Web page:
The NCR 315 Data Processing System, released in January 1962 by NCR, is an obsolete second-generation computer. All printed circuit boards use resistor–transistor logic (RTL) to create the various logic elements. It uses 12-bit slab memory structure using magnetic core memory. The instructions can use a memory slab as either two 6-bit alphanumeric characters or as three 4-bit BCD digits. Basic memory is 5000 "slabs" (10,000 characters or 15,000 decimal digits) of handmade core memory, which is expandable to a maximum of 40,000 slabs (80,000 characters or 120,000 decimal digits) in four refrigerator-size cabinets. The main processor includes three cabinets and a console section that houses the power supply, keyboard, output writer (an IBM electric typewriter), and a panel with lights that indicate the current status of the program counter, registers, arithmetic accumulator, and system errors. Input/Output is by direct parallel connections to each type of peripheral through a two-cable bundle with 1-inch-thick cables. Some devices like magnetic tape and the CRAM are daisy-chained to allow multiple drives to be connected.
The central processor (315 Data Processor) weighed about 1,325 pounds (601 kg).
Later models in this series include the 315-100 and the 315-RMC (Rod Memory Computer).
The addressable unit of memory on the NCR 315 series is a "slab", short for "syllable", consisting of 12 data bits and a parity bit. Its size falls between a byte and a typical word (hence the name, 'syllable'). A slab may contain three digits (with at sign, comma, space, ampersand, point, and minus treated as digits) or two alphabetic characters of six bits each. A slab may contain a decimal value from -99 to +999.
A numeric value contains up to eight slabs. If the value is negative then the minus sign is the leftmost digit of this row. There are instructions to transform digits to or from alphanumeric characters. These commands use the accumulator, which has a maximum length of eight slabs. To accelerate the processing the accumulator works with an effective length.
The NCR 315-100 is the second version of the original 315. It too has a 6-microsecond clock cycle, and from 10,000 to 40,000 slabs of memory. The 315-100 series console I/O incorporates a Teletype printer and keyboard in place of the original 315's IBM typewriter.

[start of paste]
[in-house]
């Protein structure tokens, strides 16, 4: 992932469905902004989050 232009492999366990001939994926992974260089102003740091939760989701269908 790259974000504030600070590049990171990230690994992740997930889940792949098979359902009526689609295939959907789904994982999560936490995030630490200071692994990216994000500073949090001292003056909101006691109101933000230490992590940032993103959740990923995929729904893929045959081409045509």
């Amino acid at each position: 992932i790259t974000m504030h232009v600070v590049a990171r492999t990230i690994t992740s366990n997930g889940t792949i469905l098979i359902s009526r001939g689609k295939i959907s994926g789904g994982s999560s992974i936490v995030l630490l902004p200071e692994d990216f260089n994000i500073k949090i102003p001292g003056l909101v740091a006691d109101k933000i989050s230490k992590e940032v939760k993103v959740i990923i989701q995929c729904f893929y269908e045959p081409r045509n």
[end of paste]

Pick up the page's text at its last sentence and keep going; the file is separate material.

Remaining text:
The primary difference between the older NCR 315 and the 315-100 was the inclusion of the Automatic Recovery Option (ARO). One of the problems with early generation of computers was that when a memory or program error occurred, the system would simply turn on a red light and halt. The normal recovery process was to copy all register and counter setting from the console light panel, and to restart the program that was running at the time of the error, usually from the very beginning of the program.
The upgrade to the 315 required the removal of approximate 1800 wire-wrapped connection on the backplane, and the installation of approximately 2400 new point-to-point wired connection.
The NCR 315-RMC, released in July 1965, was the first commercially available computer to employ thin-film memory. This reduced the clock cycle time to 800 nanoseconds. It also included floating-point logic to allow scientific calculations, while retaining the same instruction set as previous NCR 315 and NCR 315-100.
The thin film is wrapped around "rods" to allow faster reading and writing of memory.
The follow-on to the 315-RMC was the NCR Century series.
- NCR Assembler Language
- National Electronic Autocoding Technique (NEAT) — similar to Autocoder
- BEST— a high-level preproocesor for NEAT
- NCR-321 Communications Controller
- NCR-340 600-LPM line printer
- Magnetic tapes
- NCR-353 Magnetic Card Random Access Memory (CRAM)
- Card and paper tape equipment
- NCR-??? Drum memory
- NCR-402 MICR Check Reader/Sorter
- NCR-420 Optical Character Reader(OCR)
- NCR-407 High Speed MICR Check Reader/Sorter
- Rod Memory description
- Higashi, Paul (August 1966). "A Thin-Film Rod Memory for the NCR 315 RMC Computer" (PDF). IEEE Transactions on Electronic Computers. EC-15 (4): 429. Retrieved February 11, 2018.
- Flamm, Kenneth (1988). Creating the Computer: Government, Industry, and High Technology. Brookings Institution Press. p. 118. ISBN 0-8157-2850-6. Retrieved May 24, 2016.
- "The National 315 Electronic Data Processing System" (PDF). National Cash Register.
- "315 Electronic Data Processing System" (PDF). NCR. November 1965. NCR MPN ST-5008-15. Archived (PDF) from the original on May 24, 2016. Retrieved January 28, 2015.
- Schneider, Carl (2013) . Datenverarbeitungs-Lexikon [Lexicon of information technology] (in German) (softcover reprint of hardcover 1st ed.). Wiesbaden, Germany: Springer Fachmedien Wiesbaden GmbH / Betriebswirtschaftlicher Verlag Dr. Th. Gabler GmbH. pp. 201, 308. doi:10.1007/978-3-663-13618-7. ISBN 978-3-409-31831-0. Retrieved May 24, 2016.
slab, Abk. aus syllable = Silbe, die kleinste adressierbare Informationseinheit für 12 bit zur Übertragung von zwei Alphazeichen oder drei numerischen Zeichen. (NCR) […] Hardware: Datenstruktur: NCR 315-100 / NCR 315-RMC; Wortlänge: Silbe; Bits: 12; Bytes: –; Dezimalziffern: 3; Zeichen: 2; Gleitkommadarstellung: fest verdrahtet; Mantisse: 4 Silben; Exponent: 1 Silbe (11 Stellen + 1 Vorzeichen) [slab, abbr. for syllable = syllable, smallest addressable information unit for 12 bits for the transfer of two alphabetical characters or three numerical characters. (NCR) […] Hardware: Data structure: NCR 315-100 / NCR 315-RMC; Word length: Syllable; Bits: 12; Bytes: –; Decimal digits: 3; Characters: 2; Floating point format: hard-wired; Significand: 4 syllables; Exponent: 1 syllable (11 digits + 1 prefix)]
- Bardin, Hillel (1963). "NCR 315 Seminar" (PDF). Computer Usage Communique. 2 (3). Archived (PDF) from the original on May 24, 2016.
- Reference Manual - NEAT Compiler - NCR 315 (PDF). National Cash Register.